Aquatic environment

Impact of different benthic animals on phosphorus dynamicsacross the sediment-water interface

Lei Zhang , Xiaozhi Gu , Chengxin Fan , Jingge Shang , Qiushi Shen , Zhaode Wang , Ji Shen


Received December 01, 2009,Revised March 18, 2010, Accepted , Available online

Volume 22,2010,Pages 1674-1682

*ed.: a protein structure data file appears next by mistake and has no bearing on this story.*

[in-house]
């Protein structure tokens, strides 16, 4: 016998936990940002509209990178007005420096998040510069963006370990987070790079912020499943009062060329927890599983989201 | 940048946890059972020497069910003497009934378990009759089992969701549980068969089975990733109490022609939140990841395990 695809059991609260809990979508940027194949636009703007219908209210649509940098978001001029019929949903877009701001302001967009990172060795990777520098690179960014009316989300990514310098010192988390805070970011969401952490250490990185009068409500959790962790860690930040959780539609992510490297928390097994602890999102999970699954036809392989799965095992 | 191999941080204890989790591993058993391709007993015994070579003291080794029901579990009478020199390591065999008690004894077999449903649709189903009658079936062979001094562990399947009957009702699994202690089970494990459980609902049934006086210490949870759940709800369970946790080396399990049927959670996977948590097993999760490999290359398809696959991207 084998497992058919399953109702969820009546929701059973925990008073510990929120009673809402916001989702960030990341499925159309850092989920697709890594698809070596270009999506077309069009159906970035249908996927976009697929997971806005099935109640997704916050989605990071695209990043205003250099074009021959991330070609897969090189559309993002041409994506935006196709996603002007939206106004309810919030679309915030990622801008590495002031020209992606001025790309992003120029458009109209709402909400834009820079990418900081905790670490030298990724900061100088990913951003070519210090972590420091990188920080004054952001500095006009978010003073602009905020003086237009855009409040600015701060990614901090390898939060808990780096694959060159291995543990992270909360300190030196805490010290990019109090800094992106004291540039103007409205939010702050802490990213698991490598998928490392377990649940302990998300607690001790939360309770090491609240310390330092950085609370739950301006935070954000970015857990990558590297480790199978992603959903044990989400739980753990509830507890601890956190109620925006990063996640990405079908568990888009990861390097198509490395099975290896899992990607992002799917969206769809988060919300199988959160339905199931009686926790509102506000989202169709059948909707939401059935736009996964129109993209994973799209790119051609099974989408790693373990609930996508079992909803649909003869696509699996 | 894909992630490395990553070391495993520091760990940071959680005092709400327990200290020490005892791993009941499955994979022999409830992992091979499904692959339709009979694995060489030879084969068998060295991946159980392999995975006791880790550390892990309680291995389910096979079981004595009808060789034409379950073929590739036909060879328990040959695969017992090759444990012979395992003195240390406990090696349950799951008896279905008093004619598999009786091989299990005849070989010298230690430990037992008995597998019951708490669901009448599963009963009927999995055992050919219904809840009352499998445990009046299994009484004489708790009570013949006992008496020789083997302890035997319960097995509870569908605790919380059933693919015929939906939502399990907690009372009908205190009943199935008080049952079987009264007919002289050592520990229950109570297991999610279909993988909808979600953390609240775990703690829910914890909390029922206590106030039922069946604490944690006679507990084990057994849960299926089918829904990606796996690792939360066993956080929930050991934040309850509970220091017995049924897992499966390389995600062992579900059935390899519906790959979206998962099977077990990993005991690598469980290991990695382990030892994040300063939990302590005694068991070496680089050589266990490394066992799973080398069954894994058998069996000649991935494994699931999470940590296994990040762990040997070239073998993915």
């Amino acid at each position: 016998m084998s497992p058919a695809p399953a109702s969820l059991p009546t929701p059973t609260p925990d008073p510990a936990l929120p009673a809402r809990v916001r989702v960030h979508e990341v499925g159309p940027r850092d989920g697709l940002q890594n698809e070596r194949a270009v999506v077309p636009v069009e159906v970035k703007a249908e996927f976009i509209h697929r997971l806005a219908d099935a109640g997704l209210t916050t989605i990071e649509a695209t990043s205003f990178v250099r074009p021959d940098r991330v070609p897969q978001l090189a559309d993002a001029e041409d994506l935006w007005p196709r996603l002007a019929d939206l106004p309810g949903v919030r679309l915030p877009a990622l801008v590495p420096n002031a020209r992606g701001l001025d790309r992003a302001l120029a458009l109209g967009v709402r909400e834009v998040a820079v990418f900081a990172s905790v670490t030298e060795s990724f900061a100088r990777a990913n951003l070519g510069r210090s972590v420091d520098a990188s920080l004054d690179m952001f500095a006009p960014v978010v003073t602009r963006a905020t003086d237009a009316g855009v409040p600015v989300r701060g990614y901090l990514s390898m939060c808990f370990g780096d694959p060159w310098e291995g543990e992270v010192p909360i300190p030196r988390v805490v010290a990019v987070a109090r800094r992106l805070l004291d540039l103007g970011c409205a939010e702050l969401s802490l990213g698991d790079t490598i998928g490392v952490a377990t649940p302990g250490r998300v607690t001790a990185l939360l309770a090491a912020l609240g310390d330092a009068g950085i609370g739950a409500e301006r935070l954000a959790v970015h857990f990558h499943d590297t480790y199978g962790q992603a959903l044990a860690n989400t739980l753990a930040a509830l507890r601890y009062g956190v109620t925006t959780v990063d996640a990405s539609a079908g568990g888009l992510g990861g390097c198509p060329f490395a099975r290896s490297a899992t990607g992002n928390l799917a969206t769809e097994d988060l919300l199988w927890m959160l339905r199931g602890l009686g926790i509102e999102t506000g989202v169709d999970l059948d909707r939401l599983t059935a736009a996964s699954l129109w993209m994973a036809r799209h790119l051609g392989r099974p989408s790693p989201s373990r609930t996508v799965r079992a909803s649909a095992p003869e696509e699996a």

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As a diagenetic progress, bioturbation influences solute exchange across the sediment-water interface (SWI). Different benthic animals have various mechanical activities in sediment, thereby they may have different effects on solute exchange across the SWI. This laboratory study examined the impacts of different benthic animals on phosphorus dynamics across the SWI. Tubificid worms and Chironomidae larvae were introduced as model organisms which, based on their mechanical activities, belong to upward-conveyors and gallery-diffusers, respectively. The microcosm simulation study was carried out with a continuous flow culture system, and all sediment, water, and worms and larvae specimens were sampled from Taihu Lake, China. To compare their bioturbation effects, the same biomass (17.1 g wet weight (ww)/m2) was adopted for worms and larvae.Worms altered no oxygen penetration depth in sediment, while larvae increased the O2 penetration depth, compared to the control treatment. Their emergence also enhanced sediment O2 uptake. The oxidation of ferrous iron in pore water produced ferric iron oxyhydroxides that adsorbed soluble reactive phosphorus (SRP) from the overlying water and pore water. Larvae built obviously oxidized tubes with about 2 mm diameter and the maximum length of 6 cm in sediment, and significantly decreased ferrous iron and SRP in the pore water compared to the control and worms treatments. Worms constructed no visually-oxidized galleries in the sediment in contrast to larvae, and they did not significantly alter SRP in the pore water relative to the control treatment. The adsorption of ferric iron oxyhydroxides to SRP caused by worms and larvae inhibited SRP release from sediment. Comparatively, worms inhibited more SRP release than larvae based on the same biomass, as they successively renewed the ferric iron oxyhydroxides rich oxidation layer through their deposition.

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